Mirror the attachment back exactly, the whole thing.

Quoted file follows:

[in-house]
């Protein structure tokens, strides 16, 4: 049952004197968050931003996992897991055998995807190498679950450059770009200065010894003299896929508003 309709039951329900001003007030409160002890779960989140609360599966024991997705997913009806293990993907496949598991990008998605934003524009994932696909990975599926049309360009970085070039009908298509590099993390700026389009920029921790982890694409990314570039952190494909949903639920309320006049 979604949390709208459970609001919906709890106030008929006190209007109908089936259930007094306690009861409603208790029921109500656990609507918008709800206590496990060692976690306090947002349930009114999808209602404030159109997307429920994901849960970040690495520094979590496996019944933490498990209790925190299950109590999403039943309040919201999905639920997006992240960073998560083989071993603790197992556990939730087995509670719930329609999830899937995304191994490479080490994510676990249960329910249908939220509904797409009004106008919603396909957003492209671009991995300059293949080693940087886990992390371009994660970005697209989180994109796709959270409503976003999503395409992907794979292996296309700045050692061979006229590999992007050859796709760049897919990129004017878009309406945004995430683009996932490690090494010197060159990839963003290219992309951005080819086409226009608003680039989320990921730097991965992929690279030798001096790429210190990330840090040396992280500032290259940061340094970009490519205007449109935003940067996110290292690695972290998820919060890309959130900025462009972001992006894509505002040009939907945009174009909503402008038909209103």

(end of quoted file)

[in-house]
């Protein structure tokens, strides 16, 4: 049952004197968050931003996992897991055998995807190498679950450059770009200065010894003299896929508003 309709039951329900001003007030409160002890779960989140609360599966024991997705997913009806293990993907496949598991990008998605934003524009994932696909990975599926049309360009970085070039009908298509590099993390700026389009920029921790982890694409990314570039952190494909949903639920309320006049 979604949390709208459970609001919906709890106030008929006190209007109908089936259930007094306690009861409603208790029921109500656990609507918008709800206590496990060692976690306090947002349930009114999808209602404030159109997307429920994901849960970040690495520094979590496996019944933490498990209790925190299950109590999403039943309040919201999905639920997006992240960073998560083989071993603790197992556990939730087995509670719930329609999830899937995304191994490479080490994510676990249960329910249908939220509904797409009004106008919603396909957003492209671009991995300059293949080693940087886990992390371009994660970005697209989180994109796709959270409503976003999503395409992907794979292996296309700045050692061979006229590999992007050859796709760049897919990129004017878009309406945004995430683009996932490690090494010197060159990839963003290219992309951005080819086409226009608003680039989320990921730097991965992929690279030798001096790429210190990330840090040396992280500032290259940061340094970009490519205007449109935003940067996110290292690695972290998820919060890309959130900025462009972001992006894509505002040009939907945009174009909503402008038909209103």